precarious situation of black and brown labor. Mario Barrera writing
a generation ago, for example, has argued that
black and brown labor forces were particularly vulnerable,
not least because they were often excluded
from organized labor and thus constituted a
segment of the population could use every
disposable reserve army. This reserve army could
be laid off easily during a slack economy
and paid substandard wages when employed. White supremacist logic
enables super exploitation by ensuring that
white workers would be less likely to
feel class solidarity with black and brown
workers, thus allowing levels of disposability
and wage suppression that would be
unachievable otherwise. A substantial body
of the scholarship that has focused on the ways in
which radical hierarchies can be functional for
capitalist orders, as argued that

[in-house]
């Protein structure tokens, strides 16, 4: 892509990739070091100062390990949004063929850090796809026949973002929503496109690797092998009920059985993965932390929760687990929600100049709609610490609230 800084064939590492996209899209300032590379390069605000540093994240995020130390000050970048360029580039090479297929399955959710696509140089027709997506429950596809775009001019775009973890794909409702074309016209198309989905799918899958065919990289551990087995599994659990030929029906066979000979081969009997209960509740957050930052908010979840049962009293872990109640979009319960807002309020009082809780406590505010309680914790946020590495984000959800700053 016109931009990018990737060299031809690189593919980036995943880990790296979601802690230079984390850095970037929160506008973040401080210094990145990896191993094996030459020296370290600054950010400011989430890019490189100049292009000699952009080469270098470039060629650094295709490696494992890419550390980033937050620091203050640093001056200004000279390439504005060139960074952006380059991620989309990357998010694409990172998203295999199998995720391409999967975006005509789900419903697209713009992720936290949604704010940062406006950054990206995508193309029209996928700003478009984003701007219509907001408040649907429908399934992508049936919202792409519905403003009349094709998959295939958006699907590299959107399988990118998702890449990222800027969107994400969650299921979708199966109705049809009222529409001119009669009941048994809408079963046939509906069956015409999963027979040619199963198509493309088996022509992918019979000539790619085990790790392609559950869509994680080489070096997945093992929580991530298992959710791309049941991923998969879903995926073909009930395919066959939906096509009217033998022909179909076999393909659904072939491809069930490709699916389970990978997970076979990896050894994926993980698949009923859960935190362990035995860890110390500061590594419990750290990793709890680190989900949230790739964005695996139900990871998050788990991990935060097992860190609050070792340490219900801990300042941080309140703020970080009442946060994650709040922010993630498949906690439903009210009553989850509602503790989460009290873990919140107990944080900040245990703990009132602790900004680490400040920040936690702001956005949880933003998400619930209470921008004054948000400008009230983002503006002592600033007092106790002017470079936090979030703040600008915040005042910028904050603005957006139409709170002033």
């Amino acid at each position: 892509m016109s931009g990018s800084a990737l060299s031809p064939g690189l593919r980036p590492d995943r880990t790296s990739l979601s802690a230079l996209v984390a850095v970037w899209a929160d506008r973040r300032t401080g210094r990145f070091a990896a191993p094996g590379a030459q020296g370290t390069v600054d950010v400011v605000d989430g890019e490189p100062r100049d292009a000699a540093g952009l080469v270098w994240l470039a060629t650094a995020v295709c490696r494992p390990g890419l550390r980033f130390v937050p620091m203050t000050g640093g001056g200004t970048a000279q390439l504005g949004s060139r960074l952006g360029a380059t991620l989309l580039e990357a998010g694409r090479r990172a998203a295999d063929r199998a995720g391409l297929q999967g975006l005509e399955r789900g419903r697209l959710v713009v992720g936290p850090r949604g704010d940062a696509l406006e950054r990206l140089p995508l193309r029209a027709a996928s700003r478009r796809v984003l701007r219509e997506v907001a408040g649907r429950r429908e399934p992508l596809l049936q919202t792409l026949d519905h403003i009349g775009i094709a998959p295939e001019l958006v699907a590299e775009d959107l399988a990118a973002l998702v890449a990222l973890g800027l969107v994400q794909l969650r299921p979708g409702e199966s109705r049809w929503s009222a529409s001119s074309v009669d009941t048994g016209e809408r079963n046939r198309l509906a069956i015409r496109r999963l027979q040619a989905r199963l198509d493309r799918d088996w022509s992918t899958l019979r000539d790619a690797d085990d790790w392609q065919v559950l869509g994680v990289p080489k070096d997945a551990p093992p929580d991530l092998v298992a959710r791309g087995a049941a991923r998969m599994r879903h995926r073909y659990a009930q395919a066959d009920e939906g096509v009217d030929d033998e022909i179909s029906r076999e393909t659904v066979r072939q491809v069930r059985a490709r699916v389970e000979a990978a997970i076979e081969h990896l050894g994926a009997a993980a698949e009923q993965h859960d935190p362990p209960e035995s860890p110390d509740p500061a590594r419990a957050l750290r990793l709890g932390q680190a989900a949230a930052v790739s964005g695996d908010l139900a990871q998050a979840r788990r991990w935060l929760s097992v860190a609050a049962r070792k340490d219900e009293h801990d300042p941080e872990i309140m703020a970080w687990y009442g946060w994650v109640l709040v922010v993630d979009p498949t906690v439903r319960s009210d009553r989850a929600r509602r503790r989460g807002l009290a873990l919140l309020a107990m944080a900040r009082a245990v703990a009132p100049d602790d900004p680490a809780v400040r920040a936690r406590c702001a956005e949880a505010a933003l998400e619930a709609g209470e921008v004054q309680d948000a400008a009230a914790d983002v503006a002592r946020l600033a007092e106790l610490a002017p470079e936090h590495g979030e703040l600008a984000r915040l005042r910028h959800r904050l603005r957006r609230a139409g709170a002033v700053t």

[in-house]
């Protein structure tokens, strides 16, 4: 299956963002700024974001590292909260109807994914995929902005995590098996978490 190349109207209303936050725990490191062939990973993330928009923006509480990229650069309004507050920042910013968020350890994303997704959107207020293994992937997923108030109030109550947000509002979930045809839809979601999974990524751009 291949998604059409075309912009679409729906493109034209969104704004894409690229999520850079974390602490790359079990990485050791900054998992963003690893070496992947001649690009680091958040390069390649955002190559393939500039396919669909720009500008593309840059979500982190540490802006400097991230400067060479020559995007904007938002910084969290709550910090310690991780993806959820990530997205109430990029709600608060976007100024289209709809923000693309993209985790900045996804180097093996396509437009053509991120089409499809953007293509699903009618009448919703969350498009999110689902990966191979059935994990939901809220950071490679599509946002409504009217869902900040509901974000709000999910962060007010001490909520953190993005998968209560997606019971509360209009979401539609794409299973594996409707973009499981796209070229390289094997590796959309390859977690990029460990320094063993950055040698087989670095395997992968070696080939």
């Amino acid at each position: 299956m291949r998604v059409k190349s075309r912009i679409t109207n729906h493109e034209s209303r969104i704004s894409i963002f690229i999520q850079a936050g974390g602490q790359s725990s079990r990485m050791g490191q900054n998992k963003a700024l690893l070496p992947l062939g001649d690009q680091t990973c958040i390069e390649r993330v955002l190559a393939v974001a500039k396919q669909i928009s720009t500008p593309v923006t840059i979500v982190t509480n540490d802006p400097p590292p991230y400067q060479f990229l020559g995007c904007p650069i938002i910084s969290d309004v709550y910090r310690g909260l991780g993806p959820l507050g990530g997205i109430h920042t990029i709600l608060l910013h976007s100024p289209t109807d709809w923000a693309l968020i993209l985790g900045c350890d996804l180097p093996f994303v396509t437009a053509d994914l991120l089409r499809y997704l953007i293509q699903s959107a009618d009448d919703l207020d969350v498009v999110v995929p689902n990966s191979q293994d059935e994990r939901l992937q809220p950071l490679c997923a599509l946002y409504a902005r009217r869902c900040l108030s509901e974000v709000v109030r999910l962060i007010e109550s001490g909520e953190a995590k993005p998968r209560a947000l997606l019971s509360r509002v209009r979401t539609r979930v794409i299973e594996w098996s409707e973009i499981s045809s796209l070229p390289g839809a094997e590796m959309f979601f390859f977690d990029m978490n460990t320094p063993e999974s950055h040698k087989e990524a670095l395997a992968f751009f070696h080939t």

the term, racial– this is Jodi Melamed building on
the work of Cedric Robertson– has argued that, quote, “the
term racial capitalism requires its users to recognize
that capitalism is racial capitalism. Capital is only capital
when its accumulated. It can only accumulate
by producing and moving through relations of severe
inequality among human groups. Procedures of racialization
and capitalism are ultimately never separable
from each other, unquote. We value this
point-of-view and take the concept of racial
capitalism as a starting point. We seek here to elaborate
an analytical framework that focus on the various
configurations of the nexus of white supremacy,
capitalism, and patriarchy. We argue for an approach
to racial capital or we would prefer
race and capitalism, and it embraces the ideal
of a system of domination that is mutually articulated. As Anne McClintock
argued, quote, “no social category exists
in privileged isolation. Each comes into being in social
relation to other categories if and on even in
contradictory ways. Since race, gender, and
class are categories that come to existence in
and through relationship to each other,
they can be called unarticulated
categories.” unquote. Unlike McClintock,